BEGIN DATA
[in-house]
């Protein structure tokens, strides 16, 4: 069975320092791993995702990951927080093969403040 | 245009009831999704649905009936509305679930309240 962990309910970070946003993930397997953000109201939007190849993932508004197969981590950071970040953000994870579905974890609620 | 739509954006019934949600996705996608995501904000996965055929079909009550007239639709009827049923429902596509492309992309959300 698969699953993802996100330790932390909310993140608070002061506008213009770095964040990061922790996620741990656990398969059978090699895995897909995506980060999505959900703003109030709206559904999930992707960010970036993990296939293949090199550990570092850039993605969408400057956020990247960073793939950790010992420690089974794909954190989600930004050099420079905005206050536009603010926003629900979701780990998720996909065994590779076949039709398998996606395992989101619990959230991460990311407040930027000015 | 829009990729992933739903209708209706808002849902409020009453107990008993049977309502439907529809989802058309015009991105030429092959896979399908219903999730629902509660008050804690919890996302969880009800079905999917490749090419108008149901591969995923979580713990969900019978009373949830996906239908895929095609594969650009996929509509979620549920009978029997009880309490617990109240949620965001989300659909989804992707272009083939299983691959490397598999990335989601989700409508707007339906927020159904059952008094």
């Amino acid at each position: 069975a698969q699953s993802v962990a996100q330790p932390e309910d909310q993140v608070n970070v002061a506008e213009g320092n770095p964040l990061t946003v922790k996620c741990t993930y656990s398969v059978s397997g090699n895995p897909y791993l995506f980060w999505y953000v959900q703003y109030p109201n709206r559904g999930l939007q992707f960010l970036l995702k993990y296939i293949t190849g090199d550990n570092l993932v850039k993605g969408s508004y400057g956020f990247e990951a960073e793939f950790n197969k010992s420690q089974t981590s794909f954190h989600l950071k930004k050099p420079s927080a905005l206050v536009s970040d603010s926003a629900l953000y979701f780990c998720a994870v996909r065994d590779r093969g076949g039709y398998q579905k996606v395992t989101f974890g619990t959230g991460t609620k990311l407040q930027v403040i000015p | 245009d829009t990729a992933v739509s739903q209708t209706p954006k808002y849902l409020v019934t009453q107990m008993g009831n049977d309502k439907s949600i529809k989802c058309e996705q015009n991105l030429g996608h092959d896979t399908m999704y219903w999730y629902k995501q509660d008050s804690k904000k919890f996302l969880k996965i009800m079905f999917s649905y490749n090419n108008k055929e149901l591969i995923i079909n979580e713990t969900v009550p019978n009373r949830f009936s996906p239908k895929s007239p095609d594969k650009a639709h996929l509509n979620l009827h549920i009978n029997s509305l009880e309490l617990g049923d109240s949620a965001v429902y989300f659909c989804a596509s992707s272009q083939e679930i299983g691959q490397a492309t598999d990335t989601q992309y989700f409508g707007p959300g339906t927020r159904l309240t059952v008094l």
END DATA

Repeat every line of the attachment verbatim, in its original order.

[in-house]
């Protein structure tokens, strides 16, 4: 069975320092791993995702990951927080093969403040 | 245009009831999704649905009936509305679930309240 962990309910970070946003993930397997953000109201939007190849993932508004197969981590950071970040953000994870579905974890609620 | 739509954006019934949600996705996608995501904000996965055929079909009550007239639709009827049923429902596509492309992309959300 698969699953993802996100330790932390909310993140608070002061506008213009770095964040990061922790996620741990656990398969059978090699895995897909995506980060999505959900703003109030709206559904999930992707960010970036993990296939293949090199550990570092850039993605969408400057956020990247960073793939950790010992420690089974794909954190989600930004050099420079905005206050536009603010926003629900979701780990998720996909065994590779076949039709398998996606395992989101619990959230991460990311407040930027000015 | 829009990729992933739903209708209706808002849902409020009453107990008993049977309502439907529809989802058309015009991105030429092959896979399908219903999730629902509660008050804690919890996302969880009800079905999917490749090419108008149901591969995923979580713990969900019978009373949830996906239908895929095609594969650009996929509509979620549920009978029997009880309490617990109240949620965001989300659909989804992707272009083939299983691959490397598999990335989601989700409508707007339906927020159904059952008094």
């Amino acid at each position: 069975a698969q699953s993802v962990a996100q330790p932390e309910d909310q993140v608070n970070v002061a506008e213009g320092n770095p964040l990061t946003v922790k996620c741990t993930y656990s398969v059978s397997g090699n895995p897909y791993l995506f980060w999505y953000v959900q703003y109030p109201n709206r559904g999930l939007q992707f960010l970036l995702k993990y296939i293949t190849g090199d550990n570092l993932v850039k993605g969408s508004y400057g956020f990247e990951a960073e793939f950790n197969k010992s420690q089974t981590s794909f954190h989600l950071k930004k050099p420079s927080a905005l206050v536009s970040d603010s926003a629900l953000y979701f780990c998720a994870v996909r065994d590779r093969g076949g039709y398998q579905k996606v395992t989101f974890g619990t959230g991460t609620k990311l407040q930027v403040i000015p | 245009d829009t990729a992933v739509s739903q209708t209706p954006k808002y849902l409020v019934t009453q107990m008993g009831n049977d309502k439907s949600i529809k989802c058309e996705q015009n991105l030429g996608h092959d896979t399908m999704y219903w999730y629902k995501q509660d008050s804690k904000k919890f996302l969880k996965i009800m079905f999917s649905y490749n090419n108008k055929e149901l591969i995923i079909n979580e713990t969900v009550p019978n009373r949830f009936s996906p239908k895929s007239p095609d594969k650009a639709h996929l509509n979620l009827h549920i009978n029997s509305l009880e309490l617990g049923d109240s949620a965001v429902y989300f659909c989804a596509s992707s272009q083939e679930i299983g691959q490397a492309t598999d990335t989601q992309y989700f409508g707007p959300g339906t927020r159904l309240t059952v008094l």